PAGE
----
Blue light from smartphones and tablets triggering puberty early, study reveals

ANKARA, Turkey — There’s a new health warning resulting from children engaging in too much screen time on their smartphones or tablets. Turkish researchers have discovered that blue light exposure, the kind emitted by digital devices, appears to have a connection to the onset of early puberty.

These findings pave the way for a better understanding of how modern habits, especially increased screen time, may affect the physiological development of children. The mysterious onset of early puberty in many children remains unexplained, though it sometimes ties back to genetic factors, brain abnormalities (like injuries or tumors), or issues with the thyroid, adrenal, or sex glands.

There has been a rise in early puberty cases among both boys and girls in recent years, a phenomenon particularly evident during the COVID-19 pandemic. Could our gadgets and increased screen time be playing a role?

To investigate this, scientists from the Ankara Bilkent City Hospital and Gazi University in Turkey observed 18 male rats, all 21 days-old. They were split into three groups and each group was exposed to varying durations of blue light: a normal light cycle, six hours, or a whopping 12 hours. Researchers found that male rats exposed to blue light started puberty notably earlier.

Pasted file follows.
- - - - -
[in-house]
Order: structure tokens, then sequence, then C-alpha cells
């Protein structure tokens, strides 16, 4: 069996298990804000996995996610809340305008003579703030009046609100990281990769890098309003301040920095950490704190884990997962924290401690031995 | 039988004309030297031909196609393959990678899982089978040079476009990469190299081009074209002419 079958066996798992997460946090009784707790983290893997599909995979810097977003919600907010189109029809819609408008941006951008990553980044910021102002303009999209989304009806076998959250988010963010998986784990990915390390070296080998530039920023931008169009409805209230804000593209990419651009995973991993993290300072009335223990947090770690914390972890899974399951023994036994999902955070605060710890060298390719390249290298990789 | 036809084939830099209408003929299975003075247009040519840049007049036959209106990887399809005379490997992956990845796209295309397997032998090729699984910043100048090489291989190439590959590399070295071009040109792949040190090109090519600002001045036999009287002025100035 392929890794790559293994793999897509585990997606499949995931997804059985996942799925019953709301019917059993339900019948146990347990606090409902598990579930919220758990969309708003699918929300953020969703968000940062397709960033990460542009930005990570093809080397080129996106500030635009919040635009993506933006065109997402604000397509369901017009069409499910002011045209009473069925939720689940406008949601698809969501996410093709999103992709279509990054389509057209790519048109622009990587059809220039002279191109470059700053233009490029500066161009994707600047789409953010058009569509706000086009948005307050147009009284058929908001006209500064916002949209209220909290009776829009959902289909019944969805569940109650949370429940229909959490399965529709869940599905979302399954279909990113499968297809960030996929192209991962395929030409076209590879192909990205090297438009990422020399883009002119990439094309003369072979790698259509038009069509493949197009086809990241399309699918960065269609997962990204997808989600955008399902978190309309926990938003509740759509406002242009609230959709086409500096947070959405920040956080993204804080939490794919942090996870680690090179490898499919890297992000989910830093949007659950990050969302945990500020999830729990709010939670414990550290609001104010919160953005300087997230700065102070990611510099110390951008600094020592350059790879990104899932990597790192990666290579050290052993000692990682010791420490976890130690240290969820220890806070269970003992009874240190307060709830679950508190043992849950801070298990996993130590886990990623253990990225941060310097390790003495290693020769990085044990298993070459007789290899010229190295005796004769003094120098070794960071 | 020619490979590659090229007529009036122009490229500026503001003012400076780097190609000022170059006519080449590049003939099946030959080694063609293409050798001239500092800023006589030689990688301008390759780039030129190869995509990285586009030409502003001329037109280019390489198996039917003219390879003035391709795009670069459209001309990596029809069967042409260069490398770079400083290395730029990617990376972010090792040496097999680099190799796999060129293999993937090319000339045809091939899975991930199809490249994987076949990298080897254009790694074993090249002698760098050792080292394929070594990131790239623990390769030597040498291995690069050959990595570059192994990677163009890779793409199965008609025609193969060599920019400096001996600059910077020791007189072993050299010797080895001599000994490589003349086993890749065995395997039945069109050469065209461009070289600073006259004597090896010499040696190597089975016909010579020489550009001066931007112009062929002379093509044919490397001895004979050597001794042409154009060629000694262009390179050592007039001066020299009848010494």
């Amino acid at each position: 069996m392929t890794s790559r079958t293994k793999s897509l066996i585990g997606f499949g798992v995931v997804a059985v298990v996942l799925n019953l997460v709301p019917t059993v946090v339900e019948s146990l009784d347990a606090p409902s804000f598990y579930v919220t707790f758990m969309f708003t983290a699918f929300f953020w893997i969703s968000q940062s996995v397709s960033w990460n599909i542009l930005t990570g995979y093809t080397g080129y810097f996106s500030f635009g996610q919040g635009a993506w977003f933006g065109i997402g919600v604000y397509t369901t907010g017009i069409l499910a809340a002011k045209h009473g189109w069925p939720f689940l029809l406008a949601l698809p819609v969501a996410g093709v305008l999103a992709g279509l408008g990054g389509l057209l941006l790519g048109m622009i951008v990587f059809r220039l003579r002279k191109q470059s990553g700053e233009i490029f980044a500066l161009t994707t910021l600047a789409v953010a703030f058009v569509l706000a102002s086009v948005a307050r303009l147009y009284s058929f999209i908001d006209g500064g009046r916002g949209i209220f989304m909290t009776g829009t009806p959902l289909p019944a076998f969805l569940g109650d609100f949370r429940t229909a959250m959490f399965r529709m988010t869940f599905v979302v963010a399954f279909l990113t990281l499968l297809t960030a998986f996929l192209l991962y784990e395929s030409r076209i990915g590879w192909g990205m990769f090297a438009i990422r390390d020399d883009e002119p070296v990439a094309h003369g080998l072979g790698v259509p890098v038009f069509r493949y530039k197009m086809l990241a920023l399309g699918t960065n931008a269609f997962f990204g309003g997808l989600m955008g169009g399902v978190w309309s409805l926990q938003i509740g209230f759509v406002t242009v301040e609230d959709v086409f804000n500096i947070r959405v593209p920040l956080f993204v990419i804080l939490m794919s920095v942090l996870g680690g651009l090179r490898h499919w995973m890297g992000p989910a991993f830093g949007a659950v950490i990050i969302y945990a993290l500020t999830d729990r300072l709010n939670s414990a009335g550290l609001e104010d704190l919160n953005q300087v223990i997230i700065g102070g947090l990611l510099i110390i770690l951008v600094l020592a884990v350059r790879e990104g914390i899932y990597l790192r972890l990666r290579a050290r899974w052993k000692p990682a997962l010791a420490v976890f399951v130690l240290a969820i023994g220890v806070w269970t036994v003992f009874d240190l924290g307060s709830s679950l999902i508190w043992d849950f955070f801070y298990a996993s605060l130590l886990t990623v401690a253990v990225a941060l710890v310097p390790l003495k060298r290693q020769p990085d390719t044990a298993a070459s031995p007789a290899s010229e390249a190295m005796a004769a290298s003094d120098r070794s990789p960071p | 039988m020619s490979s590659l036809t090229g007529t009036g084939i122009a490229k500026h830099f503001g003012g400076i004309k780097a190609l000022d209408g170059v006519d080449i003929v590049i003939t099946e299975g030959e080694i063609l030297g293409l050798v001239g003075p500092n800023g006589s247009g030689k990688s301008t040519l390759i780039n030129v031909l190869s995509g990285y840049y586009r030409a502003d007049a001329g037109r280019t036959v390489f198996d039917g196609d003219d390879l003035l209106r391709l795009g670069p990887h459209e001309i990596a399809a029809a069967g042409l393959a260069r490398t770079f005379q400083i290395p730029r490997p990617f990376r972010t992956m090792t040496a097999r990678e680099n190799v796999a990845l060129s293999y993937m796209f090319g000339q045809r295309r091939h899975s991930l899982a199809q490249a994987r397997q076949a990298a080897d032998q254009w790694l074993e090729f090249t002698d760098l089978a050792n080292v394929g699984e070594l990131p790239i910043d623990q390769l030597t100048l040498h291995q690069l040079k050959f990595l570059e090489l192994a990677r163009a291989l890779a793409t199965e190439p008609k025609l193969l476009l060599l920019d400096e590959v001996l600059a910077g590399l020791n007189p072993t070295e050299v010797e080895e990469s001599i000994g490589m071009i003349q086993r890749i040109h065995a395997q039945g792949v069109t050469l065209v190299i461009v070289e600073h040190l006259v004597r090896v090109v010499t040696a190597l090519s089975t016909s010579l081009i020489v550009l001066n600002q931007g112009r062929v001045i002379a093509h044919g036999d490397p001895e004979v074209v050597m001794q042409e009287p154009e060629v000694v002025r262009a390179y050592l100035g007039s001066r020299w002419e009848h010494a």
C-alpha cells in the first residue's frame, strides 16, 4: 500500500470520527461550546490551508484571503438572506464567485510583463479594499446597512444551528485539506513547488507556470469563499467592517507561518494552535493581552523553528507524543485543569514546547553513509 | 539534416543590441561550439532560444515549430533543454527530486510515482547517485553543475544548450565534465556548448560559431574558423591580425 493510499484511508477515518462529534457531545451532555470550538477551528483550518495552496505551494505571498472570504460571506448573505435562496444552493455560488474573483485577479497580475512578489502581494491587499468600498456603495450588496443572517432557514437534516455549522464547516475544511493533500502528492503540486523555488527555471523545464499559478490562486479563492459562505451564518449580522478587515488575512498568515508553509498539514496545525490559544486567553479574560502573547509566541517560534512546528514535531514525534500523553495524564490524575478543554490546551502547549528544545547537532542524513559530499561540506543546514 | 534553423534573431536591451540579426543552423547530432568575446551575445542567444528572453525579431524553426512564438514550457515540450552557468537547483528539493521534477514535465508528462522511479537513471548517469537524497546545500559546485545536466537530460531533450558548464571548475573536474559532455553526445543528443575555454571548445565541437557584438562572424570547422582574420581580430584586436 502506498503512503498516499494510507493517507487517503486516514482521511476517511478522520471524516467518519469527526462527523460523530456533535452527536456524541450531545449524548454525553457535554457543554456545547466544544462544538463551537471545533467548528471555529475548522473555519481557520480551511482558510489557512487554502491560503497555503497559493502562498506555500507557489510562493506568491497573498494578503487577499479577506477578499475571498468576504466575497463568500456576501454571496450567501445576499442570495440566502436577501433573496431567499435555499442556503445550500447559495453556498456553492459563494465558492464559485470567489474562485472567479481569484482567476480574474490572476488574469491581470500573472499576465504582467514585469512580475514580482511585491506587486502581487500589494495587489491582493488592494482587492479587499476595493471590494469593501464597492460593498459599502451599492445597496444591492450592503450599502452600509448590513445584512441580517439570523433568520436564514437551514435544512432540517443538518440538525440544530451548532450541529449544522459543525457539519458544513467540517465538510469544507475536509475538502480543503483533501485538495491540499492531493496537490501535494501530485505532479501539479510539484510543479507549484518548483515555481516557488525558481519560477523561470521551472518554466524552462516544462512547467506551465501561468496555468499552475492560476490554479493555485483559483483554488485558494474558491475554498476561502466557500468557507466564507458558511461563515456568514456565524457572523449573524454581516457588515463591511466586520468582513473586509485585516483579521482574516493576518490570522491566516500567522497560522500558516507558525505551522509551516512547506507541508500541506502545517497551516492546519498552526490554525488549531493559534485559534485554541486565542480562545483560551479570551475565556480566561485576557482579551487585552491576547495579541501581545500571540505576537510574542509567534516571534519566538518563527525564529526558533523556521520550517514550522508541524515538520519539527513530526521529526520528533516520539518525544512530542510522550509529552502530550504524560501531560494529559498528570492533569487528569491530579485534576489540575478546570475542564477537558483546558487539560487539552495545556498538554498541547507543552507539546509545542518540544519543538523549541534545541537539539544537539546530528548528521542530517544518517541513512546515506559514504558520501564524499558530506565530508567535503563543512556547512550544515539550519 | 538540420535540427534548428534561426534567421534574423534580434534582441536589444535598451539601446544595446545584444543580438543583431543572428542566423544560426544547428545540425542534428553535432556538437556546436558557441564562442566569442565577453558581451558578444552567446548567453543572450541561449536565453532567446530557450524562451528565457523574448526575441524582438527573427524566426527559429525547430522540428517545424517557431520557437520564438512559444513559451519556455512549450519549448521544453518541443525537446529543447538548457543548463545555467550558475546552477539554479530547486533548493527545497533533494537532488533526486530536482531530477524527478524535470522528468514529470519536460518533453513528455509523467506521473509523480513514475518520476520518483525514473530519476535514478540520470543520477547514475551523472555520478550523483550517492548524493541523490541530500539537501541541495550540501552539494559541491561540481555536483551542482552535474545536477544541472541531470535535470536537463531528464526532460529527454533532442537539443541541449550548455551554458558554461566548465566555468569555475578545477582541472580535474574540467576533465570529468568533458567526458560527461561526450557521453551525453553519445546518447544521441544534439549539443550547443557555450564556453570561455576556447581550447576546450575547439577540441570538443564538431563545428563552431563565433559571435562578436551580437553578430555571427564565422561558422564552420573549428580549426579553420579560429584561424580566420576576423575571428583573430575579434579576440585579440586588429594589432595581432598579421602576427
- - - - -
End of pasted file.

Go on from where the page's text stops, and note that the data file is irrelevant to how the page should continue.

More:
The more blue light researchers subjected the animals to, the sooner puberty began. These rats also displayed hindered sperm development and showed signs of testicular tissue damage.

screen time children
(Photo by Vanessa Loring from Pexels)

These aren’t the first findings of this nature by this research group. They’ve previously observed a similar early onset of puberty in female rats exposed to blue light.

“For the first time, we found a direct relationship between blue light exposure and early puberty in male rats,” says lead researcher Dr. Aylin Kılınç Uğurlu, from Ankara Bikent City Hospital in a media release. “Our findings align with our previous work on female rats, which also showed similar effects, thereby providing a more comprehensive view of how blue light may influence puberty in both male and female rats.”

Before you consider tossing out your gadgets, however, Dr. Uğurlu urges caution.

“I want to emphasize that this is a rat study and direct results cannot be interpreted for humans. However, we provide an experimental foundation to further investigate the health consequences of ever-increasing screen time in modern society,” explains Dr. Uğurlu.

Researchers have their sights set on future studies. Their next step is investigating the long-term effects of pre-puberty blue light exposure on the reproductive health of adult rats.

“We aim to expose both male and female rats to blue light before puberty and understand its long-term effects on reproductive organ damage and fertility,” notes Dr. Uğurlu. “Ultimately, this research could lead to preventative measures and contribute to the ongoing discourse on how modern lifestyles affect physiological development and long-term health.”

The study is published in the journal Frontiers in Endocrinology.

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